For the Classroom
It's easy to bring this big issue into your small classroom when you consider how many small actions have led to this problem. Get creative about not only teaching the concepts but walking the talk. Do whatever you can to reduce your classroom's carbon footprint.
Climate Versus Weather
Climate is how warm or cold or wet or dry a place normally is over a long period of time. You can talk about climate by discussing the typical seasons in the place where you live. What is summer usually like? What is it like in the winter? Weather, on the other hand, is what happens every day. It is fickle and can change unexpectedly. You may not know what the weather will be, but you know what the seasons typically bring.
Plants, bugs, birds, and animals are used to dealing with whatever weather and climate they live in. They've grown and lived through it for thousands of years. If the climate is changed, they may not be able to live in it anymore. Think of putting a cactus in the rain forest or moving a polar bear to the desert. They wouldn't be used to the climate and wouldn't be able to find the right kind of food to eat or homes to raise their babies. It's easier for people because we can change from jeans into shorts if it gets a bit warmer or go inside and turn on a fan, but the plants, bugs, birds, and animals can't do this.
To demonstrate this on a smaller scale, take two identical small plants and place thermometers in the pots. Place a glass bowl or a small greenhouse over one. The one that has the greenhouse should be placed in a sunny spot or near a heating vent. The other plant should be placed in a location that is appropriate for it to thrive. Read the thermometer in each pot regularly so you can see how much warmer the “climate” is for one compared to the other. Over time, watch the growth (or lack of growth) and discuss how the climate is impacting the plant.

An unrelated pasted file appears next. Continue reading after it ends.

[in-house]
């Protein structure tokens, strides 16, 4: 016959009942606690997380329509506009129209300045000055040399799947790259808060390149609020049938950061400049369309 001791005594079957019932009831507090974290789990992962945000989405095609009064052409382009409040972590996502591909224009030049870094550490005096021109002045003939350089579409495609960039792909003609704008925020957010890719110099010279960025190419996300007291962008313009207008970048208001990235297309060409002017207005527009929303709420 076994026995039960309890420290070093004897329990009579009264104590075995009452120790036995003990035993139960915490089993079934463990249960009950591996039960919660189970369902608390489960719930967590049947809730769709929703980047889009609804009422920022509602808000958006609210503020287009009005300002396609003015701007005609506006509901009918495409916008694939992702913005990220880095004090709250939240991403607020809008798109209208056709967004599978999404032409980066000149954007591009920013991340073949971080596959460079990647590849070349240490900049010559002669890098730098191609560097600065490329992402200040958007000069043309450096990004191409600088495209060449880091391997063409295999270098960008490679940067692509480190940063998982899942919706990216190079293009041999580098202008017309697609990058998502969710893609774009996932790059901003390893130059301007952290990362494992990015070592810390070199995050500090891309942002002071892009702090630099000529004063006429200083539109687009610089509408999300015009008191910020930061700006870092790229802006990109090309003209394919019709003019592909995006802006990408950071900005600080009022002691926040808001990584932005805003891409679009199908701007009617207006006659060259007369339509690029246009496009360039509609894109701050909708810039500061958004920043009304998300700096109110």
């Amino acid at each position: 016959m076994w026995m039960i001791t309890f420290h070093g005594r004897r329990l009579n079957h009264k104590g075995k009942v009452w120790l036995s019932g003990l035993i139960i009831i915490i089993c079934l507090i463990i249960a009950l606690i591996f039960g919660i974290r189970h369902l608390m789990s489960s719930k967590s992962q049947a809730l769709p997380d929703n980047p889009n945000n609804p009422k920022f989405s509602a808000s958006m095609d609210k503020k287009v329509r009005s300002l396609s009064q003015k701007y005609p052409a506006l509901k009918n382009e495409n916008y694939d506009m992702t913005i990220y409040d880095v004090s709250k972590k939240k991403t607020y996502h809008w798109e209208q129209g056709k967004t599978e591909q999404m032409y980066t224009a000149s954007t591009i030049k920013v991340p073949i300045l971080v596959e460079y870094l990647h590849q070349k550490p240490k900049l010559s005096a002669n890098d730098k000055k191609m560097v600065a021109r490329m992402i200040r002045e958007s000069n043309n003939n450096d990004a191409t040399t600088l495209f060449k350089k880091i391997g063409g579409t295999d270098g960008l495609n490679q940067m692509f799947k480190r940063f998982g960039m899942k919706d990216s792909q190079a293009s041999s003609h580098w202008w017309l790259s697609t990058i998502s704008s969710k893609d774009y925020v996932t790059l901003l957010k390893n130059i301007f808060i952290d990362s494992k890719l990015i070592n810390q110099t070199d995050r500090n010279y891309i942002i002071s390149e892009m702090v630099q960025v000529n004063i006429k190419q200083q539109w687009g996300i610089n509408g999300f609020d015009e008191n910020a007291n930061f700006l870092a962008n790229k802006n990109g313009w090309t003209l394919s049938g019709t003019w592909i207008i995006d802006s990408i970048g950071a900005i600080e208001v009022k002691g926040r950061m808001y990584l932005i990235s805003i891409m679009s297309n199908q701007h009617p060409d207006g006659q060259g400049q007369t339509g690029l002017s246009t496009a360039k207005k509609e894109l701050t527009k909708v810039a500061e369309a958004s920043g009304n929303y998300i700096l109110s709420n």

There are a lot of tough words in this book. It's more memorable and a better learning opportunity if students are in charge of defining new concepts. Encourage them to raise their hands when they hear a word they don't know and then have them look it up and read the definition aloud.
Another variation is to use two different plants like a cactus plant and another typical houseplant. Read the directions for the cactus and do what is expected. Read the directions for the other houseplant and do the opposite of what is expected. Don't water it and don't give it the sunlight it needs. See how long it lasts.
What's Your Climate and How Has It Changed
Everyone loves talking (and complaining) about the weather. For a week or a month or even the whole school year, you can chart the weather for each day on your classroom calendar. The most important thing to watch is daily temperature; older students can also chart precipitation.
Look at a comparison over time by researching historical averages. Go online and search “historical temperature averages” for your city. How warm was the average for this time of year five years ago? Twenty years ago? Fifty years ago? Likewise, you can compare precipitation averages over time. Is it getting wetter? Drier? You can also chart storms and extreme weather like tornadoes. Are there more than there used to be?